The movies we binge-watched during BISFW’s 16-year-long history (Part I)


Beijing International Sports Film Week (BISFW), which made its debut in 2005, is an important part of the "Beijing Olympic Cultural Festival" organized by the Beijing Olympic Organising Committee during the 2008 Beijing Olympics. It is also an event for international sports film and TV exchanges and exhibitions that continues to this day.

Since 2009, the BISFW, as a continuation of "Cultural Olympics", has been continuously held by the Beijing Olympic City Development Association and incorporated into the Beijing Olympic City Sports Culture Festival, and is regarded as one of the most important legs of the Sport Movies & TV - Milano International FICTS Fest global finals.

The BISFW has presented many excellent works during its 16-year history. Among them, more than 100 have won awards in international competitions.

At the end of the year, it is time for a review. We will look back at the films presented in the past BISFWs in three parts. We selected one film from each BISFW to enable viewers to have a glimpse of the development and changes of Chinese sports films over the past 16 years.


2005: The Year of the Yao

The 45 sports films screened in the first BISFW featured different styles. Some were energetic and inspiring, some were simple and pleasant, and others realistic and delicate. But generally speaking, a positive attitude and sportsmanship were the main theme of the sports film week.

The Chinese premiere of the US digital documentary The Year of the Yao was the highlight of the sports film week. The film was co-directed by Americans James Stern and Adam Del Deo who had filmed the documentary Michael Jordan to the Max.

From the time when Yao Ming becomes the No. 1 pick in the NBA to his poor performance at the beginning, and then to his sudden explosive development after adapting to the NBA, the film does not miss any stage of Yao’s growth. The film also features Jordan and Barkley, who had retired, and NBA stars O'Neal and Kobe Bryant. In addition, it includes behind-the-screen scenes of Barkley kissing a donkey’s ass for his failed prediction about a Yao vs O'Neal duel.

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2006: Children of Heaven

This year, 26 sports films from 8 countries were shown in 6 cinemas in Beijing, and some of them won awards at major international film festivals. The Iranian film Children of Heaven was nominated for the Oscar for Best Foreign Language Film, which represents the highest artistic level of children's films, and is especially suitable for parents and children to watch together.

The film tells the story of Ali, a child from a poor family. Ali learns he can get a pair of new sneakers by winning third place in a running competition, so he tries his best to get to third place, but unexpectedly reaches the finish line first...

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2007: Invisible Wings

The presentation of a large number of excellent new films was a major feature of this year’s event, some of which had not even been released in China.

Invisible Wings, the premiere film at the opening ceremony, combines themes of youth, sports, inspiration, the disabled, women and rural areas, and tells the story in documentary style of a young girl, Zhihua, who unfortunately loses her arms from a high-voltage electric shock. She learns to take care of herself, goes back to school, practices swimming hard, achieves good results in the National Paralympic Games, and ultimately qualifies for the Paralympic Games.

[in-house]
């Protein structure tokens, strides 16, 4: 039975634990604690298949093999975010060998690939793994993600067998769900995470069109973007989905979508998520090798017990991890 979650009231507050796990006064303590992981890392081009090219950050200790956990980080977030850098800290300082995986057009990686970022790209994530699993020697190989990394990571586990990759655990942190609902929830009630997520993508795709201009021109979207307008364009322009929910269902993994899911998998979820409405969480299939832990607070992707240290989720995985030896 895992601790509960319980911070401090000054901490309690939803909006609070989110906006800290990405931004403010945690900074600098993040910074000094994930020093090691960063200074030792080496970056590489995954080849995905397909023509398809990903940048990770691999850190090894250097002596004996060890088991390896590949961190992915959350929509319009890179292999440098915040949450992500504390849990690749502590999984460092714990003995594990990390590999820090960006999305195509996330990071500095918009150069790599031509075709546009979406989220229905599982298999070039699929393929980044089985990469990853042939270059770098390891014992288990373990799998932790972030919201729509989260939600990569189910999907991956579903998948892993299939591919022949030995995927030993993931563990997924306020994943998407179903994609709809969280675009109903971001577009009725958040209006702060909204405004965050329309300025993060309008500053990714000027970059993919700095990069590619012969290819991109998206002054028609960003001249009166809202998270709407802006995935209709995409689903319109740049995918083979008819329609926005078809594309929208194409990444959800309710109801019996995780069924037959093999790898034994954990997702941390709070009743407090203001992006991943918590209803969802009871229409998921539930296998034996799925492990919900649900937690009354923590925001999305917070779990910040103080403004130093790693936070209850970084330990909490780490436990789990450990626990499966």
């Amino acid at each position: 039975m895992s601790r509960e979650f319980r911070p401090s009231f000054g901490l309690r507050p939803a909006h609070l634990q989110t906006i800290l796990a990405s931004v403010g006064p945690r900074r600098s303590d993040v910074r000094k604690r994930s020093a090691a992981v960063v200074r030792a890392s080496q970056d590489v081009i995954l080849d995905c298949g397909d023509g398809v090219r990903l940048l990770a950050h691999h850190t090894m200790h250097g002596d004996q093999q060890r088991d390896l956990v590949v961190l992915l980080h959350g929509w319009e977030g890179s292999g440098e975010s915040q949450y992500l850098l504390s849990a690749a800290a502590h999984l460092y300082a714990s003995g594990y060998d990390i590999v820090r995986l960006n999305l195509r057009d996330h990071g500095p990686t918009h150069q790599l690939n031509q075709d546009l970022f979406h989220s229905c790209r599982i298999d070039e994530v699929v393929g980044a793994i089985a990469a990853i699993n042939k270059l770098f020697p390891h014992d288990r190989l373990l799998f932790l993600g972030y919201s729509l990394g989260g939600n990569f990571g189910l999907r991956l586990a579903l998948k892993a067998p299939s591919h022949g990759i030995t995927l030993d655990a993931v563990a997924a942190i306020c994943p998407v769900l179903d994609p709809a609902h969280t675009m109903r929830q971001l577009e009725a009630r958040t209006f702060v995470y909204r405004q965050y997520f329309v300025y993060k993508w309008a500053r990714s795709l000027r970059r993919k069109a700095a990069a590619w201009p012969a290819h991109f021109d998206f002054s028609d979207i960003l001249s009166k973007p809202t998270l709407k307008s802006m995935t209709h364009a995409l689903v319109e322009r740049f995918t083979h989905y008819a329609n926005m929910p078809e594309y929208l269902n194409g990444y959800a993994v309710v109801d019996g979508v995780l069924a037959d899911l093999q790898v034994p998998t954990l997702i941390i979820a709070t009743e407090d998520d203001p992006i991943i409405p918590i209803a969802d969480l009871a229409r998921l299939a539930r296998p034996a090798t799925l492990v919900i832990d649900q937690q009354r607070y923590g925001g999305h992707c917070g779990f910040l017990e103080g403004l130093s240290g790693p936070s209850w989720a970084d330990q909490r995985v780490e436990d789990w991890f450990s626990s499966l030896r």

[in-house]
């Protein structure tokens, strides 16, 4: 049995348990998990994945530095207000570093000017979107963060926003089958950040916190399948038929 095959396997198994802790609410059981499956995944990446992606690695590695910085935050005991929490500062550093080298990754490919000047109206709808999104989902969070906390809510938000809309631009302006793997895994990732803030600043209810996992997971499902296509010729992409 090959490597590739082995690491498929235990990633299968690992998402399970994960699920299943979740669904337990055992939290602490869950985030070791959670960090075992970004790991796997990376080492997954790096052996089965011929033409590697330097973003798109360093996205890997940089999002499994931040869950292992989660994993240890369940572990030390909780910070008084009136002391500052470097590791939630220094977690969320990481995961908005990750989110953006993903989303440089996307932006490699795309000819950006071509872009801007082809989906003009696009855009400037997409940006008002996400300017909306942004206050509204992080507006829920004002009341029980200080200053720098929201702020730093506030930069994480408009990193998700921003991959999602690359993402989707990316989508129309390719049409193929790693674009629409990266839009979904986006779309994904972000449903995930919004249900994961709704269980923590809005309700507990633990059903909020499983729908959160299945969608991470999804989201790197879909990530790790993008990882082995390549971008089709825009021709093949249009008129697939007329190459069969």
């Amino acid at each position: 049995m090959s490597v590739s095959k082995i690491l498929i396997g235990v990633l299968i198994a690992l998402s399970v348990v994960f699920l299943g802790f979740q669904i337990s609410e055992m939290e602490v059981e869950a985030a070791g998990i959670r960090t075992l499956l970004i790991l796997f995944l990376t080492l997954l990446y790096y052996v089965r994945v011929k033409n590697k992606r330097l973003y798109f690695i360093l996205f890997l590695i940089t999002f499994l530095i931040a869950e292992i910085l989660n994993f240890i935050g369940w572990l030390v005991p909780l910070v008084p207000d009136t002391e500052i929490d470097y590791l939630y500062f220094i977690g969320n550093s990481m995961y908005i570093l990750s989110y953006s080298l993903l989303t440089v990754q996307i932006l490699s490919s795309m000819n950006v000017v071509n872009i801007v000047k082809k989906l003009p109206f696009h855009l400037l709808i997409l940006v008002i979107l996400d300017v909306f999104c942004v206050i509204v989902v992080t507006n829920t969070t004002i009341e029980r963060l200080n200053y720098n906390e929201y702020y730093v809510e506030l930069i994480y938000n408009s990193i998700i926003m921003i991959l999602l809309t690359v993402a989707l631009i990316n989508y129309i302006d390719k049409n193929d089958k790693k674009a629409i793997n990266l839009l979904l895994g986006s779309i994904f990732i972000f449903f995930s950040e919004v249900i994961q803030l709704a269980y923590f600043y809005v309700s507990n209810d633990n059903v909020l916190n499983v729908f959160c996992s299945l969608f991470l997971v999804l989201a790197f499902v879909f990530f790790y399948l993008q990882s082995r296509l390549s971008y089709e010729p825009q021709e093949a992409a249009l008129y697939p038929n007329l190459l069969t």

2008: Dream Weavers: Beijing 2008

2008 was the year of the Olympic Games in China. Dream Weavers: Beijing 2008, filmed by director Gu Yun of the Central Newsreel and Documentary Film Studio through seven years, was the opening film of the BISFW this year.

Dream Weavers: Beijing 2008, with the design contest, the evaluation and the nearly 7-year construction of the National Stadium, the main venue of the Beijing 2008 Olympic Games, as the structural elements, depicts a panoramic picture of the Chinese people's preparations for the 2008 Olympic Games, artistically and sublimely expresses the theme “One World One Dream”.

The film also narrates the expectations and efforts of an ordinary family, a hurdler, three gymnasts, and a group of special police force officers for the Olympic Games.

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2009: Dream Team

To mark the 60th anniversary of the founding of the People's Republic of China and the first anniversary of the successful Beijing Olympics, the 5th BISFW set up a special screening unit for New China's outstanding sports and Olympic-themed films to present a dozen of films produced in different eras and with distinctive styles.

The children's film Dream Team tells the story of former sports champion Han Jianshe, who unfortunately suffers a leg injury in a basketball game and becomes disabled. After retiring, Han goes to a small village to be a substitute teacher in physical education. Despite the tragedy that befalls him, Han forges a group of naive and naughty elementary school students into a "dream team" relying on his dedication to basketball and his love for the children. After arduous training, Han’s team pockets the championship and wins the privilege of seeing the Beijing 2008 Olympics on site.

(Jie Mingyue)


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